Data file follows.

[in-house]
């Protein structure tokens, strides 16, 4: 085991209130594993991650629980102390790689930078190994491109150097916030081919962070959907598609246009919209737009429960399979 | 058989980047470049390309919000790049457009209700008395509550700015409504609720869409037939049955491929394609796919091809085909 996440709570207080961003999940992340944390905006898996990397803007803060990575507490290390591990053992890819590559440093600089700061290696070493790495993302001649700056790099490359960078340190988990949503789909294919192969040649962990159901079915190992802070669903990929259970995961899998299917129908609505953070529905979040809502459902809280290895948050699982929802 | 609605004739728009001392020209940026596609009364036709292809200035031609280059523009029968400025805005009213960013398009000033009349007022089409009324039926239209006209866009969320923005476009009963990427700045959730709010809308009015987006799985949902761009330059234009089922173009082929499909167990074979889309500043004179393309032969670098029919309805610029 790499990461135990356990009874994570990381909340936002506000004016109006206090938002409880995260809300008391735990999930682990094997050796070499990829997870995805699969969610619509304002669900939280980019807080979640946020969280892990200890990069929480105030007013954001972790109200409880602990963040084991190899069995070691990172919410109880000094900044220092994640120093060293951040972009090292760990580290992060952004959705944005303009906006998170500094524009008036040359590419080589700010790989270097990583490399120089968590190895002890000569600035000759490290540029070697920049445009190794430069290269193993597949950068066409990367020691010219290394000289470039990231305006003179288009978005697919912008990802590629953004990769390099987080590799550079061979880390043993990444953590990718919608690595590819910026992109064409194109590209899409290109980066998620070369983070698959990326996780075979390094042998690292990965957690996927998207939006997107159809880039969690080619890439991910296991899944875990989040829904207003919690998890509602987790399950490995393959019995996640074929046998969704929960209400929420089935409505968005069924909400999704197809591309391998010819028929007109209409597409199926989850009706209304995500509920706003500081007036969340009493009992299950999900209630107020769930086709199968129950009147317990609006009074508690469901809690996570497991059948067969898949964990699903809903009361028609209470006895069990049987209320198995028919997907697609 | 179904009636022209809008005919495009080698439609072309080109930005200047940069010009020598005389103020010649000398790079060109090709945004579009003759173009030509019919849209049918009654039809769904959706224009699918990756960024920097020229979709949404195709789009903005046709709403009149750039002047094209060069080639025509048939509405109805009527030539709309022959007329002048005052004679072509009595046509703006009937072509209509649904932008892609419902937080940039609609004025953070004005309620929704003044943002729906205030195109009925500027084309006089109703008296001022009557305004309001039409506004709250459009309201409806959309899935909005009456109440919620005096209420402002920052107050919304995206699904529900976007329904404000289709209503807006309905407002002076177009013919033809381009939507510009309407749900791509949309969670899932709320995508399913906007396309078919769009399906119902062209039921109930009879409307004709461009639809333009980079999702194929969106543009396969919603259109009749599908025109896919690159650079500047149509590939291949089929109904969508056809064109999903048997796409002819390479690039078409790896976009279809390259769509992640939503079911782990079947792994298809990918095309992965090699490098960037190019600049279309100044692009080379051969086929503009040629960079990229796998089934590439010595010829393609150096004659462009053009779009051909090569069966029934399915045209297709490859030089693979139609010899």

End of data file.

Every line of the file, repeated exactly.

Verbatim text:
[in-house]
């Protein structure tokens, strides 16, 4: 085991209130594993991650629980102390790689930078190994491109150097916030081919962070959907598609246009919209737009429960399979 | 058989980047470049390309919000790049457009209700008395509550700015409504609720869409037939049955491929394609796919091809085909 996440709570207080961003999940992340944390905006898996990397803007803060990575507490290390591990053992890819590559440093600089700061290696070493790495993302001649700056790099490359960078340190988990949503789909294919192969040649962990159901079915190992802070669903990929259970995961899998299917129908609505953070529905979040809502459902809280290895948050699982929802 | 609605004739728009001392020209940026596609009364036709292809200035031609280059523009029968400025805005009213960013398009000033009349007022089409009324039926239209006209866009969320923005476009009963990427700045959730709010809308009015987006799985949902761009330059234009089922173009082929499909167990074979889309500043004179393309032969670098029919309805610029 790499990461135990356990009874994570990381909340936002506000004016109006206090938002409880995260809300008391735990999930682990094997050796070499990829997870995805699969969610619509304002669900939280980019807080979640946020969280892990200890990069929480105030007013954001972790109200409880602990963040084991190899069995070691990172919410109880000094900044220092994640120093060293951040972009090292760990580290992060952004959705944005303009906006998170500094524009008036040359590419080589700010790989270097990583490399120089968590190895002890000569600035000759490290540029070697920049445009190794430069290269193993597949950068066409990367020691010219290394000289470039990231305006003179288009978005697919912008990802590629953004990769390099987080590799550079061979880390043993990444953590990718919608690595590819910026992109064409194109590209899409290109980066998620070369983070698959990326996780075979390094042998690292990965957690996927998207939006997107159809880039969690080619890439991910296991899944875990989040829904207003919690998890509602987790399950490995393959019995996640074929046998969704929960209400929420089935409505968005069924909400999704197809591309391998010819028929007109209409597409199926989850009706209304995500509920706003500081007036969340009493009992299950999900209630107020769930086709199968129950009147317990609006009074508690469901809690996570497991059948067969898949964990699903809903009361028609209470006895069990049987209320198995028919997907697609 | 179904009636022209809008005919495009080698439609072309080109930005200047940069010009020598005389103020010649000398790079060109090709945004579009003759173009030509019919849209049918009654039809769904959706224009699918990756960024920097020229979709949404195709789009903005046709709403009149750039002047094209060069080639025509048939509405109805009527030539709309022959007329002048005052004679072509009595046509703006009937072509209509649904932008892609419902937080940039609609004025953070004005309620929704003044943002729906205030195109009925500027084309006089109703008296001022009557305004309001039409506004709250459009309201409806959309899935909005009456109440919620005096209420402002920052107050919304995206699904529900976007329904404000289709209503807006309905407002002076177009013919033809381009939507510009309407749900791509949309969670899932709320995508399913906007396309078919769009399906119902062209039921109930009879409307004709461009639809333009980079999702194929969106543009396969919603259109009749599908025109896919690159650079500047149509590939291949089929109904969508056809064109999903048997796409002819390479690039078409790896976009279809390259769509992640939503079911782990079947792994298809990918095309992965090699490098960037190019600049279309100044692009080379051969086929503009040629960079990229796998089934590439010595010829393609150096004659462009053009779009051909090569069966029934399915045209297709490859030089693979139609010899």